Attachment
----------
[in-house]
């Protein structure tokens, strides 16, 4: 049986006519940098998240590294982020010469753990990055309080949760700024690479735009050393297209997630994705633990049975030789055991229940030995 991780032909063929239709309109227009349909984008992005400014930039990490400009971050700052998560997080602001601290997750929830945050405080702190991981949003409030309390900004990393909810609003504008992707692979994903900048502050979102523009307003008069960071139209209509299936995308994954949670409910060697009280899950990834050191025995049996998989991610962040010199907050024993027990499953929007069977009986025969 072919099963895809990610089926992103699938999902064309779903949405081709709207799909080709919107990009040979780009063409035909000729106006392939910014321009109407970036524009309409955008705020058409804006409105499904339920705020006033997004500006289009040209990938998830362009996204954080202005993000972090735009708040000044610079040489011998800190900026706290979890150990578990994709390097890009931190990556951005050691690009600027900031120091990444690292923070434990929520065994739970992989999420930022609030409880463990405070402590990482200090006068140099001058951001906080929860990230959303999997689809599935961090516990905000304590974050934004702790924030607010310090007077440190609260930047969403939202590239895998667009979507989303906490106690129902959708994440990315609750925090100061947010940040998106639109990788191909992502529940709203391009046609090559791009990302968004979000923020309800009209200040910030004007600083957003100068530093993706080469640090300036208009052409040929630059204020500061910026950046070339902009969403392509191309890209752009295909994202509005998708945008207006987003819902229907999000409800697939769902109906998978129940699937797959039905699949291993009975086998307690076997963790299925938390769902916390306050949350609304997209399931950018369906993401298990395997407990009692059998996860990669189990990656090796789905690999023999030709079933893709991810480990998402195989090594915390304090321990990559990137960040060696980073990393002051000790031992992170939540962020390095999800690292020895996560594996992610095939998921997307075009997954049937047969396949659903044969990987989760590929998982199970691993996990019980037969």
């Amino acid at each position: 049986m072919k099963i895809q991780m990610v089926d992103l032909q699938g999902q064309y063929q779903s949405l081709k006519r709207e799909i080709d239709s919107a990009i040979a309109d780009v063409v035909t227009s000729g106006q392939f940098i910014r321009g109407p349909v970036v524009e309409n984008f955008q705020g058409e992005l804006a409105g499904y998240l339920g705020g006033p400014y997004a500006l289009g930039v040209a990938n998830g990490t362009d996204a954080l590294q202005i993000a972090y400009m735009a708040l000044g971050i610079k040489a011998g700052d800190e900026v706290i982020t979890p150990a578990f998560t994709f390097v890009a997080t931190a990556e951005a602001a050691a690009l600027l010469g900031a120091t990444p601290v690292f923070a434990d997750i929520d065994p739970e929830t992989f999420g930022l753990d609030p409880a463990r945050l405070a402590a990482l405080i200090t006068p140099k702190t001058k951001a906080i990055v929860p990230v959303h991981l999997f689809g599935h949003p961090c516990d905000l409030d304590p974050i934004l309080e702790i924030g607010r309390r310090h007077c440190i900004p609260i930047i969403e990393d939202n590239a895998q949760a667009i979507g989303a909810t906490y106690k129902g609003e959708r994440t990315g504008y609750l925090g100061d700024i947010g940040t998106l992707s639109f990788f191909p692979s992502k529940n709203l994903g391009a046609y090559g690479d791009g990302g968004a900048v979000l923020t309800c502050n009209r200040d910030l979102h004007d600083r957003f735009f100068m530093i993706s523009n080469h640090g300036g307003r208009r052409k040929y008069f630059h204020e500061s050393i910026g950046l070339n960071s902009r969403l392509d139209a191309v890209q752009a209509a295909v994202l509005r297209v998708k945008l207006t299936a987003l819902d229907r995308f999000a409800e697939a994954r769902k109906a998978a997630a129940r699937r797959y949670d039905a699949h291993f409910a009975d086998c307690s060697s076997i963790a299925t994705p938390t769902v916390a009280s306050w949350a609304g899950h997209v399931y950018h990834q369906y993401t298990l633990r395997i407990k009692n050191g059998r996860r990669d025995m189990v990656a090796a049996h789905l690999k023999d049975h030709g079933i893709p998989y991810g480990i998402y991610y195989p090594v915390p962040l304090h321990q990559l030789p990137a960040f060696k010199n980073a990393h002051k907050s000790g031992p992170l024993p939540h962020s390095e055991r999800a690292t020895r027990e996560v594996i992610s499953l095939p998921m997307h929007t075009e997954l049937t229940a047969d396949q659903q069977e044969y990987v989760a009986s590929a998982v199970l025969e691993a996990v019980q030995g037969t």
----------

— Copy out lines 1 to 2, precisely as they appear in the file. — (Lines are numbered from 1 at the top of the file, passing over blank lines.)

[in-house]
């Protein structure tokens, strides 16, 4: 049986006519940098998240590294982020010469753990990055309080949760700024690479735009050393297209997630994705633990049975030789055991229940030995 991780032909063929239709309109227009349909984008992005400014930039990490400009971050700052998560997080602001601290997750929830945050405080702190991981949003409030309390900004990393909810609003504008992707692979994903900048502050979102523009307003008069960071139209209509299936995308994954949670409910060697009280899950990834050191025995049996998989991610962040010199907050024993027990499953929007069977009986025969 072919099963895809990610089926992103699938999902064309779903949405081709709207799909080709919107990009040979780009063409035909000729106006392939910014321009109407970036524009309409955008705020058409804006409105499904339920705020006033997004500006289009040209990938998830362009996204954080202005993000972090735009708040000044610079040489011998800190900026706290979890150990578990994709390097890009931190990556951005050691690009600027900031120091990444690292923070434990929520065994739970992989999420930022609030409880463990405070402590990482200090006068140099001058951001906080929860990230959303999997689809599935961090516990905000304590974050934004702790924030607010310090007077440190609260930047969403939202590239895998667009979507989303906490106690129902959708994440990315609750925090100061947010940040998106639109990788191909992502529940709203391009046609090559791009990302968004979000923020309800009209200040910030004007600083957003100068530093993706080469640090300036208009052409040929630059204020500061910026950046070339902009969403392509191309890209752009295909994202509005998708945008207006987003819902229907999000409800697939769902109906998978129940699937797959039905699949291993009975086998307690076997963790299925938390769902916390306050949350609304997209399931950018369906993401298990395997407990009692059998996860990669189990990656090796789905690999023999030709079933893709991810480990998402195989090594915390304090321990990559990137960040060696980073990393002051000790031992992170939540962020390095999800690292020895996560594996992610095939998921997307075009997954049937047969396949659903044969990987989760590929998982199970691993996990019980037969």